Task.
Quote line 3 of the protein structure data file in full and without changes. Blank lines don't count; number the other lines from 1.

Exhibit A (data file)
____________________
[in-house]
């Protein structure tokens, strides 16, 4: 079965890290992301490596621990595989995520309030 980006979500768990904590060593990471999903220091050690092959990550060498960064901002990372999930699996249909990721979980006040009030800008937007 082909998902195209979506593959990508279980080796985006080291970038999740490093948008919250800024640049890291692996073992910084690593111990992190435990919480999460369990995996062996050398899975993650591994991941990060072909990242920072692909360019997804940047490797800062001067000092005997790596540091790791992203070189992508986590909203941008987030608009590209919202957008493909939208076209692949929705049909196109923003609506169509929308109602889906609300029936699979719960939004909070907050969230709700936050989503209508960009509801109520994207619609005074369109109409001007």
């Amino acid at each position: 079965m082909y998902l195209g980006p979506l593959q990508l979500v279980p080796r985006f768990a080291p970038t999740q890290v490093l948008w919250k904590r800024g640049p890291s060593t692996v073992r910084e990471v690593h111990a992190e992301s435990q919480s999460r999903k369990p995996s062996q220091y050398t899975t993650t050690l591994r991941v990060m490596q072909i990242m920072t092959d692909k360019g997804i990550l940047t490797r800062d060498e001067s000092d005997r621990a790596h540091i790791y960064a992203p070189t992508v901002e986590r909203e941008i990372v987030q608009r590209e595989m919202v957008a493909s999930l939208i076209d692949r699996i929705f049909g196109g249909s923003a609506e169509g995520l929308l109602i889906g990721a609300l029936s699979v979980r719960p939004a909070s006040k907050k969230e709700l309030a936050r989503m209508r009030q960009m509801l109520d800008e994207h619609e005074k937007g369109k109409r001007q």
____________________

């Amino acid at each position: 079965m082909y998902l195209g980006p979506l593959q990508l979500v279980p080796r985006f768990a080291p970038t999740q890290v490093l948008w919250k904590r800024g640049p890291s060593t692996v073992r910084e990471v690593h111990a992190e992301s435990q919480s999460r999903k369990p995996s062996q220091y050398t899975t993650t050690l591994r991941v990060m490596q072909i990242m920072t092959d692909k360019g997804i990550l940047t490797r800062d060498e001067s000092d005997r621990a790596h540091i790791y960064a992203p070189t992508v901002e986590r909203e941008i990372v987030q608009r590209e595989m919202v957008a493909s999930l939208i076209d692949r699996i929705f049909g196109g249909s923003a609506e169509g995520l929308l109602i889906g990721a609300l029936s699979v979980r719960p939004a909070s006040k907050k969230e709700l309030a936050r989503m209508r009030q960009m509801l109520d800008e994207h619609e005074k937007g369109k109409r001007q």